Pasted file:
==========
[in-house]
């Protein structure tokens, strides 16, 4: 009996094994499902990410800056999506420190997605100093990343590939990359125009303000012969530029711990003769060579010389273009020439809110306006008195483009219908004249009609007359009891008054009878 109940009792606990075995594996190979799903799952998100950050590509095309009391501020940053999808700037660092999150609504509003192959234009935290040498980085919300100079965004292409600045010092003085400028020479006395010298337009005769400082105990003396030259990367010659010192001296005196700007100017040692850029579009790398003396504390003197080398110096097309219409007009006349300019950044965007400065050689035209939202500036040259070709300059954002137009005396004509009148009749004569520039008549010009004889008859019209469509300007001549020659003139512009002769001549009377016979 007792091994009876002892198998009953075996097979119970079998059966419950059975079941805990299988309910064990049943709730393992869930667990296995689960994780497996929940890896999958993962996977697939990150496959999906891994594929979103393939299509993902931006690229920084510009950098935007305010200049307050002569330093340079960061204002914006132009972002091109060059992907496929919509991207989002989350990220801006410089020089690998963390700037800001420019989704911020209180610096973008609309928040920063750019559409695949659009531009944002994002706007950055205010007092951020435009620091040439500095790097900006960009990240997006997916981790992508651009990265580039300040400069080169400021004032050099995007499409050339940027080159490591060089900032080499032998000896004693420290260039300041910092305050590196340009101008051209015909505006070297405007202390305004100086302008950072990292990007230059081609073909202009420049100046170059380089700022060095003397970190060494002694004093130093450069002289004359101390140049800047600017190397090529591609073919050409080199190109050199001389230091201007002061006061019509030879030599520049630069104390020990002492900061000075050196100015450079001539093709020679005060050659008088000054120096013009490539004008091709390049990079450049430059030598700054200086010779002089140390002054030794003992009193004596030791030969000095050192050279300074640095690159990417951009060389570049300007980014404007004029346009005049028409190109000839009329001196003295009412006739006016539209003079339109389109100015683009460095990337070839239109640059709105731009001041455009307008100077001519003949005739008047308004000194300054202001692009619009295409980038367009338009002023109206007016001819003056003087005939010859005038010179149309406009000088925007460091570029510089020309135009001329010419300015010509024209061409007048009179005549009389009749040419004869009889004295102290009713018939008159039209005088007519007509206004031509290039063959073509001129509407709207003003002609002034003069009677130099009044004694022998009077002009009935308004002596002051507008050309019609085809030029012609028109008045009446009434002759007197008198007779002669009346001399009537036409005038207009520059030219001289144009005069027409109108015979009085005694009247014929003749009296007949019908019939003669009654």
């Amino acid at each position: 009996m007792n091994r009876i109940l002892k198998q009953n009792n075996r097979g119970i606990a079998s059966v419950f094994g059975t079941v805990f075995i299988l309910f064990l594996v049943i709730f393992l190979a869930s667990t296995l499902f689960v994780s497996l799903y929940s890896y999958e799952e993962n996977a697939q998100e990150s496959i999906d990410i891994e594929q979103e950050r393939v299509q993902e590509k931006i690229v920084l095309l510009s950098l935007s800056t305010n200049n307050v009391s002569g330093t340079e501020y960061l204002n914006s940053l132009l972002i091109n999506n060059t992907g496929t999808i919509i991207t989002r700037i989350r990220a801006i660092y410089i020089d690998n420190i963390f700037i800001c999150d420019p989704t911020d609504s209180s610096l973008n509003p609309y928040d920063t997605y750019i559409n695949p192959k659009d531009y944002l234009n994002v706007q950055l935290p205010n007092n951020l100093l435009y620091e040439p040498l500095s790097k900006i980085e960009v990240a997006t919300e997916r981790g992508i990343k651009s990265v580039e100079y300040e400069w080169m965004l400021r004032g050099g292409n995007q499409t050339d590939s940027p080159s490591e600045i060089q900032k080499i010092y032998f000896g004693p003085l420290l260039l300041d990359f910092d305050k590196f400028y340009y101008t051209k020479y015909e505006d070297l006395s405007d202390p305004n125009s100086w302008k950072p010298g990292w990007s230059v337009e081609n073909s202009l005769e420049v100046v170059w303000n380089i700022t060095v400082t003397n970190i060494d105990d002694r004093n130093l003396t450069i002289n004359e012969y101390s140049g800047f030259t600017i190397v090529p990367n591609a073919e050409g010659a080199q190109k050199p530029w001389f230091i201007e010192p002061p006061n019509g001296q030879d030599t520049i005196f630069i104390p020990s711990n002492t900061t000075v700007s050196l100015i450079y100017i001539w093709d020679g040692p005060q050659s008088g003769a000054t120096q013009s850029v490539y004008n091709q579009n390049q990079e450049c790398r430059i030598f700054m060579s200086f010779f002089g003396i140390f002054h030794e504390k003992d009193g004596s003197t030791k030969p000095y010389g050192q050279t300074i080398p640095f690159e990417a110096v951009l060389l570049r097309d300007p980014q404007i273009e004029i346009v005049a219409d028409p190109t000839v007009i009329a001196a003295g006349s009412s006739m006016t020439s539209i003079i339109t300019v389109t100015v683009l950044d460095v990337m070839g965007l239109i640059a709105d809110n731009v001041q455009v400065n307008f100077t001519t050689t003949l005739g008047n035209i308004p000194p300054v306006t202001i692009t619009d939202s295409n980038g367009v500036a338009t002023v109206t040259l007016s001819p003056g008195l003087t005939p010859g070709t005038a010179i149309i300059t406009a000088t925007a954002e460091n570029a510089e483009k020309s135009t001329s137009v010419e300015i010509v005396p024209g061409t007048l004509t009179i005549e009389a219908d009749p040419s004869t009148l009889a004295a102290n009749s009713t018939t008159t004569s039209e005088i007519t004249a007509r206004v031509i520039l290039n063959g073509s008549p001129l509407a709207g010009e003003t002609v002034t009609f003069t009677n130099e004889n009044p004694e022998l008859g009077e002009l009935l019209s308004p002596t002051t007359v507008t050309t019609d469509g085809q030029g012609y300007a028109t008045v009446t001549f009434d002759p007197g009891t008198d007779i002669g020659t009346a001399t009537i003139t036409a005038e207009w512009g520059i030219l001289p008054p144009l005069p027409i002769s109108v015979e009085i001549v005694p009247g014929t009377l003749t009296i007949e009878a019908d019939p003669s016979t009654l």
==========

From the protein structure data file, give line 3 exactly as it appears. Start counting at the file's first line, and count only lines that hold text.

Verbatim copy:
């Amino acid at each position: 009996m007792n091994r009876i109940l002892k198998q009953n009792n075996r097979g119970i606990a079998s059966v419950f094994g059975t079941v805990f075995i299988l309910f064990l594996v049943i709730f393992l190979a869930s667990t296995l499902f689960v994780s497996l799903y929940s890896y999958e799952e993962n996977a697939q998100e990150s496959i999906d990410i891994e594929q979103e950050r393939v299509q993902e590509k931006i690229v920084l095309l510009s950098l935007s800056t305010n200049n307050v009391s002569g330093t340079e501020y960061l204002n914006s940053l132009l972002i091109n999506n060059t992907g496929t999808i919509i991207t989002r700037i989350r990220a801006i660092y410089i020089d690998n420190i963390f700037i800001c999150d420019p989704t911020d609504s209180s610096l973008n509003p609309y928040d920063t997605y750019i559409n695949p192959k659009d531009y944002l234009n994002v706007q950055l935290p205010n007092n951020l100093l435009y620091e040439p040498l500095s790097k900006i980085e960009v990240a997006t919300e997916r981790g992508i990343k651009s990265v580039e100079y300040e400069w080169m965004l400021r004032g050099g292409n995007q499409t050339d590939s940027p080159s490591e600045i060089q900032k080499i010092y032998f000896g004693p003085l420290l260039l300041d990359f910092d305050k590196f400028y340009y101008t051209k020479y015909e505006d070297l006395s405007d202390p305004n125009s100086w302008k950072p010298g990292w990007s230059v337009e081609n073909s202009l005769e420049v100046v170059w303000n380089i700022t060095v400082t003397n970190i060494d105990d002694r004093n130093l003396t450069i002289n004359e012969y101390s140049g800047f030259t600017i190397v090529p990367n591609a073919e050409g010659a080199q190109k050199p530029w001389f230091i201007e010192p002061p006061n019509g001296q030879d030599t520049i005196f630069i104390p020990s711990n002492t900061t000075v700007s050196l100015i450079y100017i001539w093709d020679g040692p005060q050659s008088g003769a000054t120096q013009s850029v490539y004008n091709q579009n390049q990079e450049c790398r430059i030598f700054m060579s200086f010779f002089g003396i140390f002054h030794e504390k003992d009193g004596s003197t030791k030969p000095y010389g050192q050279t300074i080398p640095f690159e990417a110096v951009l060389l570049r097309d300007p980014q404007i273009e004029i346009v005049a219409d028409p190109t000839v007009i009329a001196a003295g006349s009412s006739m006016t020439s539209i003079i339109t300019v389109t100015v683009l950044d460095v990337m070839g965007l239109i640059a709105d809110n731009v001041q455009v400065n307008f100077t001519t050689t003949l005739g008047n035209i308004p000194p300054v306006t202001i692009t619009d939202s295409n980038g367009v500036a338009t002023v109206t040259l007016s001819p003056g008195l003087t005939p010859g070709t005038a010179i149309i300059t406009a000088t925007a954002e460091n570029a510089e483009k020309s135009t001329s137009v010419e300015i010509v005396p024209g061409t007048l004509t009179i005549e009389a219908d009749p040419s004869t009148l009889a004295a102290n009749s009713t018939t008159t004569s039209e005088i007519t004249a007509r206004v031509i520039l290039n063959g073509s008549p001129l509407a709207g010009e003003t002609v002034t009609f003069t009677n130099e004889n009044p004694e022998l008859g009077e002009l009935l019209s308004p002596t002051t007359v507008t050309t019609d469509g085809q030029g012609y300007a028109t008045v009446t001549f009434d002759p007197g009891t008198d007779i002669g020659t009346a001399t009537i003139t036409a005038e207009w512009g520059i030219l001289p008054p144009l005069p027409i002769s109108v015979e009085i001549v005694p009247g014929t009377l003749t009296i007949e009878a019908d019939p003669s016979t009654l």